EvilProxy has just hit the news; it’s nothing so new but has been commercialised which means that phishing hits new levels. Imagine this scenario…..
The scammer invests a small amount (around $400) and sets up a campaign. This would likely involve sending some phishing emails to targets with a view to stealing their credentials – 2nd factor included.
The links could look something like this:
That page would proxy components from hxxps://ebanking.yourbank.com and you would think you’re at the site. You enter your username and password here plus your one-time password or code and you log in. You notice nothing, you’re logged in to the site.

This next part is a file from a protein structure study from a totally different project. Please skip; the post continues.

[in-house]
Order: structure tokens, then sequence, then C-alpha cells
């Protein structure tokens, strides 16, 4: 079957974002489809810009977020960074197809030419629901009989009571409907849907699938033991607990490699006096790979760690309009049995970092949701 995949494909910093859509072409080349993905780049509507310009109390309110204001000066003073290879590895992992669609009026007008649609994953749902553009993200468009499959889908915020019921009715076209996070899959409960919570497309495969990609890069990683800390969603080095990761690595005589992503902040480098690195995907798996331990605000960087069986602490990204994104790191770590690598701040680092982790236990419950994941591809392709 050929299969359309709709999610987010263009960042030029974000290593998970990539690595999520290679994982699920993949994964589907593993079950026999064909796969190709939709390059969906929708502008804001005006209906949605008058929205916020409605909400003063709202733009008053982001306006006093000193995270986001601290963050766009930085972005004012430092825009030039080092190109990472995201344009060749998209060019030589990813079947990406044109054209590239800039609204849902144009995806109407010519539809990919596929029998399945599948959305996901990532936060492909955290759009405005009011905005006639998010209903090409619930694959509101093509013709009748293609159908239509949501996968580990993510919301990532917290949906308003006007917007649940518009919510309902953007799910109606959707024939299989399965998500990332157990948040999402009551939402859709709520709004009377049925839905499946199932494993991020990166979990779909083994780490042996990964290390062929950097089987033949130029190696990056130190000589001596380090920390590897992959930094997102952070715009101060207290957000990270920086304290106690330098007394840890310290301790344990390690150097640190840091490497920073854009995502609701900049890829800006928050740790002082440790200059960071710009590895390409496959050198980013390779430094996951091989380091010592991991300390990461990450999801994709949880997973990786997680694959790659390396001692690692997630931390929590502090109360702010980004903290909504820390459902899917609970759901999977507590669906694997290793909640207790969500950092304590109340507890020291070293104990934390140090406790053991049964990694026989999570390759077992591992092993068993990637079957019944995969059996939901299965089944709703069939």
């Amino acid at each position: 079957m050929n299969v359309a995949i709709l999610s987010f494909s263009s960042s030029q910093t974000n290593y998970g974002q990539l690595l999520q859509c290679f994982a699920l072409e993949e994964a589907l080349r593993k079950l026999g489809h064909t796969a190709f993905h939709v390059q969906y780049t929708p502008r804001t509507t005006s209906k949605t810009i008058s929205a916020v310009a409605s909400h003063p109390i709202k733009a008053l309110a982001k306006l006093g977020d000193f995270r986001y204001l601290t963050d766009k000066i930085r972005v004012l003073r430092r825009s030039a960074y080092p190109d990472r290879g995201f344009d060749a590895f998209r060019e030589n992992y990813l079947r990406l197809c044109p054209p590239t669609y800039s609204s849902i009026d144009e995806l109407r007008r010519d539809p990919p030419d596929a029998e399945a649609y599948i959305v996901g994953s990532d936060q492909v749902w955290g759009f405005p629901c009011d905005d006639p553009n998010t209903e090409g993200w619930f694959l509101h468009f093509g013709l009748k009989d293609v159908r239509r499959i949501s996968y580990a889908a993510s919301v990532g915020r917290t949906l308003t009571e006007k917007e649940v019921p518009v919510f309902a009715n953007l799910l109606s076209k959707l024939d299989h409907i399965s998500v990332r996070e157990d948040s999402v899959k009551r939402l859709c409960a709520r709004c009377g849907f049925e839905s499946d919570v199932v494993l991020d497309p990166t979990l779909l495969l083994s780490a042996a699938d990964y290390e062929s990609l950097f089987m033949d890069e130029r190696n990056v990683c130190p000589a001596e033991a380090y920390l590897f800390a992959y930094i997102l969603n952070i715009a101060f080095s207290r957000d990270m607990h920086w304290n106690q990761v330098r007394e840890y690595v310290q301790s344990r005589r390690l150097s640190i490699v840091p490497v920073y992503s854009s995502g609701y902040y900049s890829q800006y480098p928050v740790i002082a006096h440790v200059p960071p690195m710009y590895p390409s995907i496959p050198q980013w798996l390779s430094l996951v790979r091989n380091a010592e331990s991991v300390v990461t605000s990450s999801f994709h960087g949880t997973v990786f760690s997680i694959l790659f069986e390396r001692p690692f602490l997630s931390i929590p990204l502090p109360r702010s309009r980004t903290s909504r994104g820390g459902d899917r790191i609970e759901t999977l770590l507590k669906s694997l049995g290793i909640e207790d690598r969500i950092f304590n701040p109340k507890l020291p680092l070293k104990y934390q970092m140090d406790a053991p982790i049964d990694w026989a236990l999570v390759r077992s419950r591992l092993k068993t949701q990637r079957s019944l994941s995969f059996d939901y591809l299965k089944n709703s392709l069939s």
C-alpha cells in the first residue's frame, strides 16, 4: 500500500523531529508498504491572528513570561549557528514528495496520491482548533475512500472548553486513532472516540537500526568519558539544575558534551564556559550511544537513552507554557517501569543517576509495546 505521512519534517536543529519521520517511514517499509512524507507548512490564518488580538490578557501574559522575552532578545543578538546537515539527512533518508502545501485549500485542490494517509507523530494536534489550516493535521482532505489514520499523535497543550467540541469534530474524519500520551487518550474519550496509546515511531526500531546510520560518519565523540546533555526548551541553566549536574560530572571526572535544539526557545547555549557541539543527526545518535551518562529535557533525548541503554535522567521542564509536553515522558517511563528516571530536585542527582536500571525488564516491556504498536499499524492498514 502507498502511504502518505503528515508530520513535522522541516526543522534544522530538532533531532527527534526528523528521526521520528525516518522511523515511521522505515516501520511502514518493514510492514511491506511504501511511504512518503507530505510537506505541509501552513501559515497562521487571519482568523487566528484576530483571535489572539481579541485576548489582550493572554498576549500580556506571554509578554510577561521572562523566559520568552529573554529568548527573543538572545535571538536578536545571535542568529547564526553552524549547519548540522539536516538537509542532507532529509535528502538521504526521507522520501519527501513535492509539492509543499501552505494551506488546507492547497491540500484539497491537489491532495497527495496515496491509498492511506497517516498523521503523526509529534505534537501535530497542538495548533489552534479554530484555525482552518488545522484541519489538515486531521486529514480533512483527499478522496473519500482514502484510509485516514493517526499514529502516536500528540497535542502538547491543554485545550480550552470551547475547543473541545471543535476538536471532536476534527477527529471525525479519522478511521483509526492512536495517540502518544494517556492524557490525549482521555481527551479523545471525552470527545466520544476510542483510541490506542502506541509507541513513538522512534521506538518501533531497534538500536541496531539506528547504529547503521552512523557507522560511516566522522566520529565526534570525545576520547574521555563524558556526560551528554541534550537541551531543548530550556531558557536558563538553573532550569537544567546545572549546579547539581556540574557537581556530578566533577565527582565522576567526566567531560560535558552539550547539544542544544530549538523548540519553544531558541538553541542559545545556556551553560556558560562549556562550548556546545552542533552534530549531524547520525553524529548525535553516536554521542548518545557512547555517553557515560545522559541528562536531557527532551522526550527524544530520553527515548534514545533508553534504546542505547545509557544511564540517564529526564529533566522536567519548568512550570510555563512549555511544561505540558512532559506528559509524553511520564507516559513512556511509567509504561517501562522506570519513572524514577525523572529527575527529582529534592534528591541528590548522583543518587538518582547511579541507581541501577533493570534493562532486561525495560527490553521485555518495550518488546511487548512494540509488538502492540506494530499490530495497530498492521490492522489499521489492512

But your credentials have been acquired. Oh dear.
Steve Gibson explains it here for you.
The research has been done by Resecurity who released a report here.
By my estimation, even Out-of-Bounds authentication might be bypassed here – remember the attackers will have a live session to hook into as well as username and password to use; I certainly know that banks are checking for changing IP addresses for logged-in banking sessions – but if the scammers also use the proxy to log into the bank, all bets could be off.
This should be worrying and you can expect attacks to target banks, email accounts, social accounts and other high value targets – even if they use a second factor.
Watch this space, I am sure there will be more news in the near future…